Chorus Niagara's Phantom - Another Home Run For This Talented Team
If Chorus Niagara was a MLB player, say for example, Babe Ruth or a few years later, Joe DiMaggio, two of the more formidable pin-stripers for the powerful New York Yankees, it would be hitting four-for-four, each at-bat, a home run in front of an appreciative and delighted full house.
On May 3, they completed their successful season with the classic silent film, Phantom of the Opera, set to magical maestro Robert Cooper's fittingly curated music to accompany the film classic staring Lon Chaney Sr.
Cooper's selections ferry the audience into the gaudy yet sophisticated realm of French opera, its ornate Palais Garnier along with its inner workings and the subterranean depths that include catacombs, torture chambers and the sewer system. It's replete with a river which must be the Styx in Greek mythology, forming the boundary between Earth and the Underworld, the domain called Hades, which the Phantom cleverly uses to his advantage to dispatch his foes.
The music aids and abets our emotional take on the Phantom, a film so old and often stilted that we are often amused by the long takes and given no sound track, the over emphasis on meaningful glances. We hear Gluck, Gounod, Bizet, Saint-Saens and Poulenc along with Boito and Tchaikovsky as well as Ravel, Sisak, Orff, Stravinsky, Lauridsen and a personal favourite, Italian composer Ennio Morricone, whose haunting score for the film, The Mission, I will never forget.
Besides Cooper's talented chorus, (concealed behind the screen and curtains) we are also treated to soprano Adrianna Polito, mezzo-soprano Annie Montgomery, tenor Adrian Petry, and baritone Taylor Webb's Trois beaux oiseaux, Polito's Jewel Song from Faust, mezzo-soprano Lillian Brooks' Nella Fantasia, Brooks and baritone Lutzen Riedstra's Gloire a Dagon from Samson and Dalilah as well as three more songs from the talented principals.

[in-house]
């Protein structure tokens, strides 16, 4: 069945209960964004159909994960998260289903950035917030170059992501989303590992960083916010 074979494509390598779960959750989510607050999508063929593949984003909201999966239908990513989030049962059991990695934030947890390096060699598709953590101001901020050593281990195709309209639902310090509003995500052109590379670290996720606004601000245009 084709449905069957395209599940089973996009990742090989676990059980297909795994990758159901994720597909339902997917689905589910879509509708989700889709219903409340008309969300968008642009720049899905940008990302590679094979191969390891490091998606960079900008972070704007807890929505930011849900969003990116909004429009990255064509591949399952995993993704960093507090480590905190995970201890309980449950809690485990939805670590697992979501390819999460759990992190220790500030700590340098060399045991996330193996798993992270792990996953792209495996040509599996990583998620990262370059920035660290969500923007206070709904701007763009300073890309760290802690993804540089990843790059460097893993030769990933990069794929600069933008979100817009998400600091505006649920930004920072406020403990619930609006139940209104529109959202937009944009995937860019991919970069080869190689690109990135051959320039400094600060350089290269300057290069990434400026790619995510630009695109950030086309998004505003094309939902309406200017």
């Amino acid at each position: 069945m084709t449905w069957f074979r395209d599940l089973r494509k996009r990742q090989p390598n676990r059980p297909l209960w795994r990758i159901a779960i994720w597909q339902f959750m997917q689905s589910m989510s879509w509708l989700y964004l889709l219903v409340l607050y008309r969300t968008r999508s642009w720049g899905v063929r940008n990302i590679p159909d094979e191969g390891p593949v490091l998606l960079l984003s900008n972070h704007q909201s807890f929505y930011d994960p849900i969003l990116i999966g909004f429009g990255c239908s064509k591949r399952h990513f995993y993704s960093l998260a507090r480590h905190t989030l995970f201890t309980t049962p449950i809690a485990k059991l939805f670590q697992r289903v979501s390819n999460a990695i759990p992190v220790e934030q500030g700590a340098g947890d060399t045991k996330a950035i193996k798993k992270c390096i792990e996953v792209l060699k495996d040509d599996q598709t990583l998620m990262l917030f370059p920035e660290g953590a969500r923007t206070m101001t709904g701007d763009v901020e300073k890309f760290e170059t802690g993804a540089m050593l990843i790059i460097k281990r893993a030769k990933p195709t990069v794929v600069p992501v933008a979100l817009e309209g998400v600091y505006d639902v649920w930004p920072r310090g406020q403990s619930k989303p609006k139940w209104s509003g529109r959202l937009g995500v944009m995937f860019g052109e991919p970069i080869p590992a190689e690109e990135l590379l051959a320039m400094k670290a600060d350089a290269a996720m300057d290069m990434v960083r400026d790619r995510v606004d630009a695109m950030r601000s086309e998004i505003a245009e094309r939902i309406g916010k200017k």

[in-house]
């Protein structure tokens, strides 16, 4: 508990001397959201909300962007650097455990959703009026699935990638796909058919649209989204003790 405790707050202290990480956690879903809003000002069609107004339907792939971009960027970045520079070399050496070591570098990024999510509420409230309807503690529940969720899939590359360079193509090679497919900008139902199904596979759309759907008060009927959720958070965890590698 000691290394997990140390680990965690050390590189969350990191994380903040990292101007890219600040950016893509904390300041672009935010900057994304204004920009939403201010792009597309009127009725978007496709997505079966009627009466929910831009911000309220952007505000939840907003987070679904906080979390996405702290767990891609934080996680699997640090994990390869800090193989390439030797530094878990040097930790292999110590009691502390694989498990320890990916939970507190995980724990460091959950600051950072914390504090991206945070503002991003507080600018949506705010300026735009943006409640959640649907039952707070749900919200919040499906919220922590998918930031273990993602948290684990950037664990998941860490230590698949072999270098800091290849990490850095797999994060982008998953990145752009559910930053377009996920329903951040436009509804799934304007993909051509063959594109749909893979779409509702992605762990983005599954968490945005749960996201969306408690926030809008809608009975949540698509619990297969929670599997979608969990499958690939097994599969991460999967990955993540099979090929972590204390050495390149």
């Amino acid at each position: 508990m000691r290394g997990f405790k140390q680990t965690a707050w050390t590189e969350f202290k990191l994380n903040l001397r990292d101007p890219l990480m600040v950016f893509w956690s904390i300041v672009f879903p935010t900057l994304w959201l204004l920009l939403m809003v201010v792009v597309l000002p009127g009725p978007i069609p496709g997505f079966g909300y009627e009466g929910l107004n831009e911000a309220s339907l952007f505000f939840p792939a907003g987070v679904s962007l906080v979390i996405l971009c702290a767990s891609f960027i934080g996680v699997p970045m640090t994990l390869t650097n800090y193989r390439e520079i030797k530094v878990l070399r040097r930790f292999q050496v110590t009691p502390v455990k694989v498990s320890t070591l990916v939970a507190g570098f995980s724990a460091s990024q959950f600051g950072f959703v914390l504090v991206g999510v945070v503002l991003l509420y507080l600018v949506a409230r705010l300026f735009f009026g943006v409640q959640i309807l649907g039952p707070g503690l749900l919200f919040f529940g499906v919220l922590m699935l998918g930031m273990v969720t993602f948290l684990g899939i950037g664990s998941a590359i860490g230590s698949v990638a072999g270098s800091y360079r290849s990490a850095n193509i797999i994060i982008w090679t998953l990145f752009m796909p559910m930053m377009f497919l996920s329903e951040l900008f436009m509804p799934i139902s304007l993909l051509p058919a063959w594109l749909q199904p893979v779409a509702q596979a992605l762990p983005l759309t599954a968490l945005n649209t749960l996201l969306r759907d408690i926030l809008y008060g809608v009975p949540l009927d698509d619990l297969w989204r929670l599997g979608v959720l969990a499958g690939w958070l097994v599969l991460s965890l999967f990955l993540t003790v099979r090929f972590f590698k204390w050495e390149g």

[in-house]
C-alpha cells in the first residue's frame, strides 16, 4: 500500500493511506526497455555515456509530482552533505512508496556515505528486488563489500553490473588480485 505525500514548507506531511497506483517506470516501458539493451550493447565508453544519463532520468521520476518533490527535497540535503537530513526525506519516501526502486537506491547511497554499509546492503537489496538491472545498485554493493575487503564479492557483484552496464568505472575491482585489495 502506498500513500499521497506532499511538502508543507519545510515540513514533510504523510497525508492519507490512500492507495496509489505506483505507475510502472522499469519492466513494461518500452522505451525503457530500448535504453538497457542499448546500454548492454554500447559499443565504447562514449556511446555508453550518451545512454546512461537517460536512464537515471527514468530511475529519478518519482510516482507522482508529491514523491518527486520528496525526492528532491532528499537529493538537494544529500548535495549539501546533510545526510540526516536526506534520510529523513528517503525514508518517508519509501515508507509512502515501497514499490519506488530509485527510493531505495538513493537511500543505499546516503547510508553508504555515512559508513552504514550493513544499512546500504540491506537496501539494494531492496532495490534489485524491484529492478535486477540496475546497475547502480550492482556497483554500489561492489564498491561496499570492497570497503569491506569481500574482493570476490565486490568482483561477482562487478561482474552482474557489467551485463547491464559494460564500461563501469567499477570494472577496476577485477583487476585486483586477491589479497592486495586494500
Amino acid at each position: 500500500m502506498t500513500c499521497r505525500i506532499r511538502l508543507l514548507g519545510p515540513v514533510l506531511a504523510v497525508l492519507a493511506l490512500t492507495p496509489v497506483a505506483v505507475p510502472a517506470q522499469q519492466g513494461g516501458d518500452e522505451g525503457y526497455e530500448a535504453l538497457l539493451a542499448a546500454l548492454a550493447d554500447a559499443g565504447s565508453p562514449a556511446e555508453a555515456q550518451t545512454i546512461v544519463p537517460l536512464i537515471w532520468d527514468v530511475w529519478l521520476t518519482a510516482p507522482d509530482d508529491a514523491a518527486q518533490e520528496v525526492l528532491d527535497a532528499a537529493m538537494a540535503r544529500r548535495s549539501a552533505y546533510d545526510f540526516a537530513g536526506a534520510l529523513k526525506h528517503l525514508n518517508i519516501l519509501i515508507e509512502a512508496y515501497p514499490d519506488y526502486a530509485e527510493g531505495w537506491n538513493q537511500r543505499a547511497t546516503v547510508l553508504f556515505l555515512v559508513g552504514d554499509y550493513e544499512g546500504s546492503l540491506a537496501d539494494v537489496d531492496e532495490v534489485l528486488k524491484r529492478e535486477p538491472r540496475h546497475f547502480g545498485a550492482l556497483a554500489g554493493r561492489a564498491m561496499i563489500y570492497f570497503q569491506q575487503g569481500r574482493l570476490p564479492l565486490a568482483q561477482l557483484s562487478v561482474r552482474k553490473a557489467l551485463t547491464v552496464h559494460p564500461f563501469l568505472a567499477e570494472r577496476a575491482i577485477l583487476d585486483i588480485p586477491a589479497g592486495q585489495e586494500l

And speaking of accompaniment, there was John-Luke Addison on the piano and Lynne Honsberger on the organ, the latter's improvisations between pieces, typical of silent movie accompaniment in the theatres of the day. Honsberger was sensational in this her last performance after 28 years of assisting an appreciative Cooper who, at the conclusion, offered up a heart-warming tribute to salute Lynne's multiple achievements and dedication. Fortunately, she will remain with the youth chorus where I once watched her work brilliantly with Artistic Director, Amanda Nelli.
In the 1925 film, Lon Chaney Sr. stars as the mad, disfigured composer whose obsession for the attractive singer, Christine, leads to mayhem and murder. Chaney was a stage and film actor, director, screenwriter, dancer, singer and comedian, one of the most versatile and powerful actors of early cinema, renowned for his tortured, grotesque and afflicted characters.
He developed his own makeup techniques which led to the nickname "The Man of a Thousand Faces." Following the success of The Hunchback of Notre Dame in 1923, Chaney was once again allowed to create his own make-up as the Phantom. He painted his eye sockets black, giving a skull-like impression. He also pulled the tip of his nose up and pinned it in place with wire, enlarged his nostrils with black paint, and put a set of jagged false teeth into his mouth to complete the ghastly, deformed look of the Phantom. When audiences first saw The Phantom of the Opera, they were said to have screamed or fainted at the scene where Christine pulls the concealing mask away.
Chaney developed pneumonia in 1929, and was diagnosed with bronchial lung cancer which was exacerbated when artificial snow made out of cornflakes lodged in his throat during filming and created a serious infection. His condition gradually worsened, and he died of a throat hemorrhage.
Chorus Niagara has already posted its next season's offerings, so one had best acquire tickets early as the FirstOntario Performing Arts Centre's Partridge Hall sells out quickly.
As for accompaniment, Lynne Honsberger will be a hard act to follow!